David R. Roediger, PhD

International & Interdisciplinary Studies - American Studies, History
Foundation Distinguished Professor
Primary office:
785-864-2309
213E Bailey Hall
University of Kansas
1440 Jayhawk Blvd.
Lawrence, KS 66045-3129


David Roediger is the Foundation Professor of American Studies at University of Kansas where he teaches and writes on race and class in the United States. Educated through college at public schools in Illinois, he completed doctoral work at Northwestern University. His recent books include Seizing Freedom: Slave Emancipation and Liberty for All, How Race Survived U.S. History, and (with Elizabeth Esch) The Production of Difference. His older writings on race, immigration, and working class history include The Wages of Whiteness and Working toward Whiteness.

Teaching

Professor Roediger offers a variety of graduate and undergraduate courses on literature, popular culture, work, gender, and race. All have the teaching of writing as a central goal.

Teaching Interests

  • Labor
  • Slavery
  • Management
  • Race

Research

Professor Roediger's work focuses on race and class in the U.S. His current project is a history of the middle class from 1830 until the present.

Research Interests

  • Labor
  • Race
  • Immigration
  • Social movements

Service

In 2015 and 2016 Professor Roediger is president of the American Studies Association.

Selected Publications

Roediger, D. R. (in press). The Unhappy History of the Middle Class, OR Books.

Roediger, D. R. (2016). Whiteness and Race. In R. Bayor (Ed.), Oxford Handbook of American Immigration and Ethnicity (pp. 197-212). New York: Oxford University Press. http://www.oxfordhandbooks.com/view/10.1093/oxfordhb/9780199766031.001.0001/oxfordhb-9780199766031-e-012?rskey=BCOPS4&result=1

Roediger, D. R. (in press). The General Strike of the Slaves and Freedom for All: The Emancipationist Impulse and the Civil War, Verso Books.

Roediger, D. R. (2013). Learning About Whiteness and Race in the Immigration History of the United States. In R. Bayor (Ed.), Oxford Handbook of Immigration History. Oxford University Press.

Roediger, D. R., & Esch, E. (2012). The Production of Difference: Race and the Management of Labor in U.S. History, New York, NY: Oxford University Press.

Roediger, D. R. (2011). Notes on Morrison, Baldwin, and the Art of Nonfiction.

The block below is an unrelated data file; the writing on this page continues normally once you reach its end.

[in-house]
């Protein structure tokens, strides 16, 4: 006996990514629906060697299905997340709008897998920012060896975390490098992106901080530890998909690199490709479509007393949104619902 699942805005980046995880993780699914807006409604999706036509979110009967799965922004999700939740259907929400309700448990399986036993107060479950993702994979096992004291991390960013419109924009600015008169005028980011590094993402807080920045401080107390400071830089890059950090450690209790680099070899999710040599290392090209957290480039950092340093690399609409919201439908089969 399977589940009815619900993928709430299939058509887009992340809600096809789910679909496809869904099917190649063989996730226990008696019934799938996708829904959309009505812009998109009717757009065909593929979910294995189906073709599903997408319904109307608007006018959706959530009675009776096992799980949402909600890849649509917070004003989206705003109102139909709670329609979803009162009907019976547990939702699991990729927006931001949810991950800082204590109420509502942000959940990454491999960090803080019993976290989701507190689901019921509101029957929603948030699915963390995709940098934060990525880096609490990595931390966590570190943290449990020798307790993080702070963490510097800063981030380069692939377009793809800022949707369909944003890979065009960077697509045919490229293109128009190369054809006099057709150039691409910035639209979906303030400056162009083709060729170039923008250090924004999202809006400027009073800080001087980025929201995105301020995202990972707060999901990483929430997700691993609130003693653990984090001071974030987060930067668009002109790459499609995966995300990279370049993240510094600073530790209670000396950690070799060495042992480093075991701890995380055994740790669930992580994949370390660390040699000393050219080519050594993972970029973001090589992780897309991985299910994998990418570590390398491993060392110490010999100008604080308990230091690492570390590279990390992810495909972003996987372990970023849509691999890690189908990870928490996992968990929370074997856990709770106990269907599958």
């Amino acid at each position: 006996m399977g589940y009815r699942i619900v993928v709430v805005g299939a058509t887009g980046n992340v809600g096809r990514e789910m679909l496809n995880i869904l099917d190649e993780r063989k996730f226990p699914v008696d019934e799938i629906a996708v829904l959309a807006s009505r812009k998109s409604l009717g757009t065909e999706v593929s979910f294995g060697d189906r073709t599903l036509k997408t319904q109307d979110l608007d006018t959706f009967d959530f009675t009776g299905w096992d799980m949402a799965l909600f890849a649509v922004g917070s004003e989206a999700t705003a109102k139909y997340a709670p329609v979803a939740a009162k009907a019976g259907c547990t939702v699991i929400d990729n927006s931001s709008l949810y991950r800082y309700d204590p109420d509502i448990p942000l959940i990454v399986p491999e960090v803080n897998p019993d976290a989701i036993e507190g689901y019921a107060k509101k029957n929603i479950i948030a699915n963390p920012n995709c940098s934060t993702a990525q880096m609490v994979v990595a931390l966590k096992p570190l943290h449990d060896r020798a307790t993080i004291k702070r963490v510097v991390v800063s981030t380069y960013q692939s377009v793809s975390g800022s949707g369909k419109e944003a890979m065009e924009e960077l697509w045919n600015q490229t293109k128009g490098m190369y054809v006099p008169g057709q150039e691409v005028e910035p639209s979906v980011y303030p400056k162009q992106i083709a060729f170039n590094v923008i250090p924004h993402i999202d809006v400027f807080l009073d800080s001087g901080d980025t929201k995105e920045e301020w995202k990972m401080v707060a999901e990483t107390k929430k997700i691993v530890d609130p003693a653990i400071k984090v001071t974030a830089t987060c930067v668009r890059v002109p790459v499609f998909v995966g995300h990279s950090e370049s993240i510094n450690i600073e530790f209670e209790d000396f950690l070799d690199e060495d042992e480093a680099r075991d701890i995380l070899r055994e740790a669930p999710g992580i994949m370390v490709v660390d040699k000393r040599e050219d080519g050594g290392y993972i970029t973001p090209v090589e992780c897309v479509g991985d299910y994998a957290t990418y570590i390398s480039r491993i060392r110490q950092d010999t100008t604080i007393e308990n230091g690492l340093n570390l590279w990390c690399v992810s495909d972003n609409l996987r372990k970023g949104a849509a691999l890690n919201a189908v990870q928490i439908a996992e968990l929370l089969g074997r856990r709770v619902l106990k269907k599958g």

Roediger, D. R. (2009). 'One Symptom of Originality': Race and the Management of Labor in U.S. History. Historical Materialism, 17, 3-43.


Announcements
  • Sherri Tucker, KU Professor and author of “Dance Floor Democracy: The Social Geography of Memory at the Hollywood Canteen,” presents at 6 p.m. tonight at the American Jazz Museum (1616 E 18th St., Kansas City, MO 64108), where she will also display some of the photographs she’s uncovered in her research, play a few of the audio recordings from of her interviews with Canteen patrons, and finish with a Q&A session. More.
  • KU Special Education Department: With Ray Pence
  • Seizing Freedom: With David Roediger and Peter St. Clair
  • Tribute Or Tribulation? How do we commemorate history? What is the best way to remember a conflicted and painful past? And who gets to decide? Listen here »
  • CLAS names 1st associate dean for diversity, equity and inclusion (KU News link)
  • Congratulations to Ph.D. student Marilyn Ortega for being selected as one of the inaugural National Humanities Without Walls Predoctoral Fellows for 2017.
  • Ben Schmack won the Best Ph.D. Paper Award at the 2016 Northern Illinois University History Graduate Student Conference.  Congratulations, Ben!
  • Congratulations to Kathryn Vaggalis who received the Center for Migration Research Graduate Student Grant.
  • Ph.D. student Gamze Kati was one of the winners of the second annual IEHS graduate student blog competition this year.  Congratulations, Gamze!
Upcoming Events
Hall Center Humanities Lecture Series
A forum for interdisciplinary dialogue between renowned speakers, the university and the surrounding communities.
Schedule of Lectures

Disability Studies Seminar presents Subini Annamma
"Disrupting the Carceral State through the Socio-spatial Dialectic: Exploring the Trajectories of Incarcerated Young Women of Color with Disabilities"
Thursday, January 26, 2017 3:30 PM - 5:00 PM
Hall Center for the Humanities, Seminar Room 1
Event Flyer (PDF)
 

 

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